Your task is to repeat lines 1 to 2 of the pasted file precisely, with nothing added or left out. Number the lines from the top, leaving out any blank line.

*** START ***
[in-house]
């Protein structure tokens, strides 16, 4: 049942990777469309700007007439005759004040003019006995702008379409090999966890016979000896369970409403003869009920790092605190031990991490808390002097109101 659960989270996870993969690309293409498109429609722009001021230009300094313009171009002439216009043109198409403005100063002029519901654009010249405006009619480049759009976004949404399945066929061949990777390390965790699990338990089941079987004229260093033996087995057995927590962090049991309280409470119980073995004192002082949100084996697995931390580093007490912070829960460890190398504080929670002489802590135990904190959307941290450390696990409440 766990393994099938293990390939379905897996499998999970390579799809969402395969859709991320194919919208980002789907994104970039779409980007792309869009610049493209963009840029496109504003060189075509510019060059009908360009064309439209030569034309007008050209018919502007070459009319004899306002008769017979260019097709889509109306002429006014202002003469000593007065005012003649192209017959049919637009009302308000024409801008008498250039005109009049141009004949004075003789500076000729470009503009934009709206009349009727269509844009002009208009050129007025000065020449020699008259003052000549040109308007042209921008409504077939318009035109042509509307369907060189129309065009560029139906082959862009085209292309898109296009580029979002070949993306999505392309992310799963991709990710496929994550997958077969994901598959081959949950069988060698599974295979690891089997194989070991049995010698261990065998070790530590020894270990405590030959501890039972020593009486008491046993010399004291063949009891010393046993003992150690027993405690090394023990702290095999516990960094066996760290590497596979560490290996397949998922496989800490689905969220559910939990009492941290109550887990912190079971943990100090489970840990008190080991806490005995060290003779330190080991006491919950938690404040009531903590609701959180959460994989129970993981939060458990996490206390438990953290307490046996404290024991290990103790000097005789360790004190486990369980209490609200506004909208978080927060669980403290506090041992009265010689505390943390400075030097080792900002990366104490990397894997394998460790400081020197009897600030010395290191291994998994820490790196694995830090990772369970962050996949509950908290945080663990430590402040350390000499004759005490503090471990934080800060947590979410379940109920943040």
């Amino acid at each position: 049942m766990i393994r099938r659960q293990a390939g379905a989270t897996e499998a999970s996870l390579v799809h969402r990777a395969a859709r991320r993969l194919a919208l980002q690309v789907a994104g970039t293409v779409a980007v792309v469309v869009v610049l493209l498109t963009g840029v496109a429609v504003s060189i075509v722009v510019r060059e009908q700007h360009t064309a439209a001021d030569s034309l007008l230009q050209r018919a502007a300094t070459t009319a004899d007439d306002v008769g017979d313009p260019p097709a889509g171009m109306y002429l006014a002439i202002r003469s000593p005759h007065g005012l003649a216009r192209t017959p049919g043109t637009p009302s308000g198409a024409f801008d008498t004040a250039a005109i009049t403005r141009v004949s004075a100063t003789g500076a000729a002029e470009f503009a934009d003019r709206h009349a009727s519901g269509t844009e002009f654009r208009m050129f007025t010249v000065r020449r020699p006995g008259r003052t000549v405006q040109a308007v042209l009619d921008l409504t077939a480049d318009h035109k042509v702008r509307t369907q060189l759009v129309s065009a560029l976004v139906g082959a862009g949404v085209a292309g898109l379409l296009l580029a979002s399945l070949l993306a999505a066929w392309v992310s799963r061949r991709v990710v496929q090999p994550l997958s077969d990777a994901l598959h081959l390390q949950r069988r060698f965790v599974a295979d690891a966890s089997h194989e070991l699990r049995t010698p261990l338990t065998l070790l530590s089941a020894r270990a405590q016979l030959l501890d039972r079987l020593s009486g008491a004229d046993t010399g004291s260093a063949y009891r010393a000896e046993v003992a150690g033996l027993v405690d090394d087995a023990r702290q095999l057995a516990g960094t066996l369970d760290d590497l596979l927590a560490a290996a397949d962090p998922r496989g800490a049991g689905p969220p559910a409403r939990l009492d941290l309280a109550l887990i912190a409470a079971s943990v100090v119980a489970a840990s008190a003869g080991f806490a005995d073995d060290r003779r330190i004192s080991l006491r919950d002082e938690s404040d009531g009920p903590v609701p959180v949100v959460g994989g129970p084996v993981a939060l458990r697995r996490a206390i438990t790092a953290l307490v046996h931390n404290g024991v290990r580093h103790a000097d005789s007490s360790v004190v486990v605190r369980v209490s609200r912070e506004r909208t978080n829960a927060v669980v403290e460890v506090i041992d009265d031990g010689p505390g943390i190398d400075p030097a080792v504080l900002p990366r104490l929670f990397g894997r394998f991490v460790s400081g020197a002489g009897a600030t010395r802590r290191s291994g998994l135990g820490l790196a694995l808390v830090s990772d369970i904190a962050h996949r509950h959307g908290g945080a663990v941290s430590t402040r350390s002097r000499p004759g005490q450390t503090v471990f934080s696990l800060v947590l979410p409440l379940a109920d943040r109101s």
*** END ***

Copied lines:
[in-house]
């Protein structure tokens, strides 16, 4: 049942990777469309700007007439005759004040003019006995702008379409090999966890016979000896369970409403003869009920790092605190031990991490808390002097109101 659960989270996870993969690309293409498109429609722009001021230009300094313009171009002439216009043109198409403005100063002029519901654009010249405006009619480049759009976004949404399945066929061949990777390390965790699990338990089941079987004229260093033996087995057995927590962090049991309280409470119980073995004192002082949100084996697995931390580093007490912070829960460890190398504080929670002489802590135990904190959307941290450390696990409440 766990393994099938293990390939379905897996499998999970390579799809969402395969859709991320194919919208980002789907994104970039779409980007792309869009610049493209963009840029496109504003060189075509510019060059009908360009064309439209030569034309007008050209018919502007070459009319004899306002008769017979260019097709889509109306002429006014202002003469000593007065005012003649192209017959049919637009009302308000024409801008008498250039005109009049141009004949004075003789500076000729470009503009934009709206009349009727269509844009002009208009050129007025000065020449020699008259003052000549040109308007042209921008409504077939318009035109042509509307369907060189129309065009560029139906082959862009085209292309898109296009580029979002070949993306999505392309992310799963991709990710496929994550997958077969994901598959081959949950069988060698599974295979690891089997194989070991049995010698261990065998070790530590020894270990405590030959501890039972020593009486008491046993010399004291063949009891010393046993003992150690027993405690090394023990702290095999516990960094066996760290590497596979560490290996397949998922496989800490689905969220559910939990009492941290109550887990912190079971943990100090489970840990008190080991806490005995060290003779330190080991006491919950938690404040009531903590609701959180959460994989129970993981939060458990996490206390438990953290307490046996404290024991290990103790000097005789360790004190486990369980209490609200506004909208978080927060669980403290506090041992009265010689505390943390400075030097080792900002990366104490990397894997394998460790400081020197009897600030010395290191291994998994820490790196694995830090990772369970962050996949509950908290945080663990430590402040350390000499004759005490503090471990934080800060947590979410379940109920943040």